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Bebop Spoken There

Brian Harvey: "The exciting day arrived and we [as under age school boys] snuck into the [pub's] rehearsal room, sat awkwardly to attention on hard chairs in a row facing the band and heard our first - very loud - live jazz. What an occasion that was - we even drank beer because we understood that's what jazz people did and that's what the band were drinking." - (Just Jazz June 2020)

Dave Rempis:Ten years from now, I can see musicians streaming concerts in real time and charging a minimal amount for people to watch.” - (DownBeat September 2013)

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Hudson Music: Lance's "Bebop Spoken Here" is one of the heaviest and most influential jazz blogs in the UK.

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As we all know there are no live gigs taking place in the immediate future. However, any links to jazz streaming that are deemed suitable - i.e. with a professional approach - will be considered for posting.

Tuesday, January 10, 2017

Nat Hentoff (June 10, 1925 - January 7, 2017)

Maurice Summerfield has informed me, via info received from Phyllis Kessel, that Nat Hentoff has died.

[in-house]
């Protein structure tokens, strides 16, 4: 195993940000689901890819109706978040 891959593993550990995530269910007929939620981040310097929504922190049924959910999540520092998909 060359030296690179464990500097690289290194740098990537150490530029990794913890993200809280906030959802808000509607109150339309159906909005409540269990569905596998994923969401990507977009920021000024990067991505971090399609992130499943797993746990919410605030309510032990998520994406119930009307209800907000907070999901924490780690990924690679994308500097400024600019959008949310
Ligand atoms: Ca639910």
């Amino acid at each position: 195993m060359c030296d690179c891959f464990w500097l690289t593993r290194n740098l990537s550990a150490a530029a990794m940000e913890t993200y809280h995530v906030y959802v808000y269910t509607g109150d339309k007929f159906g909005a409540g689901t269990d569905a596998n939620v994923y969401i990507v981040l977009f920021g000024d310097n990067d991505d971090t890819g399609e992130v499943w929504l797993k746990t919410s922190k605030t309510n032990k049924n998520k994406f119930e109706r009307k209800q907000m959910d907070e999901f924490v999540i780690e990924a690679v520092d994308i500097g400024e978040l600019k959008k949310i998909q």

Hentoff was many things in his life and a lot of them were political which, being an American, isn't surprising. 
For us 'over here' he was the man who, in conjunction with Nat Shapiro, wrote what many consider to be the first truly great and authentic book on jazz. Hear Me Talkin' To Ya. Probably the first book where a knowledgeable pair of enthusiasts got out there and spoke to the men who made the music. The men who laid the foundation for every riff or solo played today or tomorrow. Even now, over 60 years later, it is still compelling reading. I could use just about every page as material for our Bebop Spoken There section, and I'm often tempted, but that would be like a crib.
The fact is that Hentoff had an acute perception on, not just jazz, but life.
Nat Hentoff died on January 7, aged 91.
Rest In Peace - your legacy will remain.
Nat Hentoff.
Lance.

2 comments :

Steve T said...

How many times have I read that name?

Steve Andrews (on F/b) said...

The first, and best book I ever read on jazz - oral testimony from the people involved. Every jazz fan should have a (well-thumbed) copy!

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